An Update on Statin Alternatives and Adjuncts

Matthew J Sorrentino


Clin Lipidology. 2012;7(6):721-730. 

In This Article

Soluble Fiber

Dietary fiber has been shown to decrease serum total cholesterol and LDL-C levels. Dietary fiber may also help improve glycemic control and reduce the risk of developing Type II diabetes. Dietary fiber can be classified into two groups depending on its solubility in water. Soluble fiber includes oats, flaxseed, barley, psyllium and pectin. Insoluble fibers include cellulose, lignins and wheat bran. Soluble fibers bind bile acids in the intestine causing increased elimination of the bile salts. This leads to upregulation of bile acid synthesis in the liver. Since cholesterol is an integral component of bile acid synthesis, there is an upregulation of hepatic LDL receptors and increased LDL-C clearance from the circulation. Insoluble fiber does not have the same effect on reducing LDL-C unless it replaces saturated fat in the diet. A meta-analysis of 67 trials showed that ingestion of 2–10 g/day of soluble fiber in the diet can reduce LDL-C by approximately 7%.[26] Adding soluble fiber to statin therapy can achieve a similar LDL-C-lowering effect as in doubling the statin dose. One study showed that adding psyllium fiber to 10 mg simvastatin/day achieved a similar LDL-C reduction to that achieved with 20 mg simvastatin/day.[27] This strategy may help individuals who can only tolerate a low dose statin achieve their LDL goal.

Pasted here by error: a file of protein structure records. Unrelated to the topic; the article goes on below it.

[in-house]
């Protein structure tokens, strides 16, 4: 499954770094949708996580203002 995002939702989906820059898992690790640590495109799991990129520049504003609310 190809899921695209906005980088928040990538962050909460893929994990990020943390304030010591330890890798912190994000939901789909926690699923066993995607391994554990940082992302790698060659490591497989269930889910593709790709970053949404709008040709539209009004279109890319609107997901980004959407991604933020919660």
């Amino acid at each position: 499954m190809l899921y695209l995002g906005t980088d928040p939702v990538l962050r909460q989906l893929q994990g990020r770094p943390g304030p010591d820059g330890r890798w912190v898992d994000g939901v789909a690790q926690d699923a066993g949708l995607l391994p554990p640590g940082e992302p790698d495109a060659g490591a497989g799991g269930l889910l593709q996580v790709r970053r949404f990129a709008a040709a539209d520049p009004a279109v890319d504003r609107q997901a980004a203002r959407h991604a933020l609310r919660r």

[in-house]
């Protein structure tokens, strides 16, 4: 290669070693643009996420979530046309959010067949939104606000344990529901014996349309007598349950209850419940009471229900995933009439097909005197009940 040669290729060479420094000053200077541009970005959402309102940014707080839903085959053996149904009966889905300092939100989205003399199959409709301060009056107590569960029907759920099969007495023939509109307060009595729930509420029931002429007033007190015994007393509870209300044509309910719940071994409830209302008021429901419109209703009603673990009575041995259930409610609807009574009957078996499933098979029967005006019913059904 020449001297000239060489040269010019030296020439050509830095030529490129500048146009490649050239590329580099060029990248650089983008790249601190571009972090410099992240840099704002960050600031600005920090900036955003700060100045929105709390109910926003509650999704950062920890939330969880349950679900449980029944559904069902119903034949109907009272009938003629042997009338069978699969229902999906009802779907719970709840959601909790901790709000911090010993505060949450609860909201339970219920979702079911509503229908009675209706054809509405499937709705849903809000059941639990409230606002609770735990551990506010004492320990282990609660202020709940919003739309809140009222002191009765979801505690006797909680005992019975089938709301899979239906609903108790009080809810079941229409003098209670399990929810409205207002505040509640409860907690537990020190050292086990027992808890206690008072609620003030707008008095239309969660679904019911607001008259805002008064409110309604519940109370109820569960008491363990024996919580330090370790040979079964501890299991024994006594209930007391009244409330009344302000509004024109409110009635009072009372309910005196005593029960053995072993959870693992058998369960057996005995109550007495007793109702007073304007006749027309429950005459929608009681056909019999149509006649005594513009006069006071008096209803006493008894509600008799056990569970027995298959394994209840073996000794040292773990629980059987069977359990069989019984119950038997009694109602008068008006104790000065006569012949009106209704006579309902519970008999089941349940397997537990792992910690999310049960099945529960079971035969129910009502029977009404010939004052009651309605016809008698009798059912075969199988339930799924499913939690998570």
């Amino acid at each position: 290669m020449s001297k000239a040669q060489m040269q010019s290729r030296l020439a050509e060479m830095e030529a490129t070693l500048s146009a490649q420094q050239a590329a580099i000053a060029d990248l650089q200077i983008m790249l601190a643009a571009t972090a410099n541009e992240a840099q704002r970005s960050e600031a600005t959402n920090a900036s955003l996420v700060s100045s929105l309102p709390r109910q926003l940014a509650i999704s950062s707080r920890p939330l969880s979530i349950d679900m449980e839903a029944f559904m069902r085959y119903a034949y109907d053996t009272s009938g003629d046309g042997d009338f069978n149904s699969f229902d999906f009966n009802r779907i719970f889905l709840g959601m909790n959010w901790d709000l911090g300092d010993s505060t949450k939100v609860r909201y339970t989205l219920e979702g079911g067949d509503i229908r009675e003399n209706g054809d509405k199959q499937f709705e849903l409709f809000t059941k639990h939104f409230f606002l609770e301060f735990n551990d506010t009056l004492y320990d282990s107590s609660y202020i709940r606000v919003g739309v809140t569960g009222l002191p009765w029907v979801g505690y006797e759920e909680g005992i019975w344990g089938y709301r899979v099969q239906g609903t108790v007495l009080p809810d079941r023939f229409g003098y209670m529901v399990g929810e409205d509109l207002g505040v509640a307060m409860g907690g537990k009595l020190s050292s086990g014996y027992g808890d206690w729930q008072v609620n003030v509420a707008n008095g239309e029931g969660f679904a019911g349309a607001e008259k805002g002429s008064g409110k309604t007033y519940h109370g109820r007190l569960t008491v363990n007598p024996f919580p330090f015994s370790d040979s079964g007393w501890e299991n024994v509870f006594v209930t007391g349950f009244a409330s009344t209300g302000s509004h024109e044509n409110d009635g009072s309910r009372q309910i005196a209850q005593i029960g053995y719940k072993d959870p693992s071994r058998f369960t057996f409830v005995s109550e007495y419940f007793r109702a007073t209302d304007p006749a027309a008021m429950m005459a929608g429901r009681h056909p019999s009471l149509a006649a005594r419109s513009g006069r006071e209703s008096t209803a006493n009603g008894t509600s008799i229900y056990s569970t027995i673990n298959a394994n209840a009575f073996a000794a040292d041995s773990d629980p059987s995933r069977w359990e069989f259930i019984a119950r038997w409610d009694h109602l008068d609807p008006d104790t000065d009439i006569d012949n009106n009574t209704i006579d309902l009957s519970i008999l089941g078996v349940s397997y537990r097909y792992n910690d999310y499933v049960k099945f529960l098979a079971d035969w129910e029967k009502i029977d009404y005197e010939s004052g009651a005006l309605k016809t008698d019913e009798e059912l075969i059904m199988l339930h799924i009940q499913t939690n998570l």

Epidemiologic studies have suggested that a diet high in dietary fiber is associated with a lower incidence of coronary heart disease events. The National Health and Examination Survey showed an inverse relationship between legume and soluble fiber intake, and the risk of coronary heart disease.[28,29] Legumes are high in bean protein and soluble fiber. A 12% lower risk of coronary heart disease was noted for individuals with a mean intake of approximately 22 g/day of soluble fiber. A meta-analysis of ten prospective cohort studies was performed to evaluate the association between dietary fiber and coronary heart diseases.[30] The consumption of dietary fiber from cereals and fruits was inversely associated with the risk of coronary heart disease, with a 10–30% lower risk for each 10 g/day increment of fiber.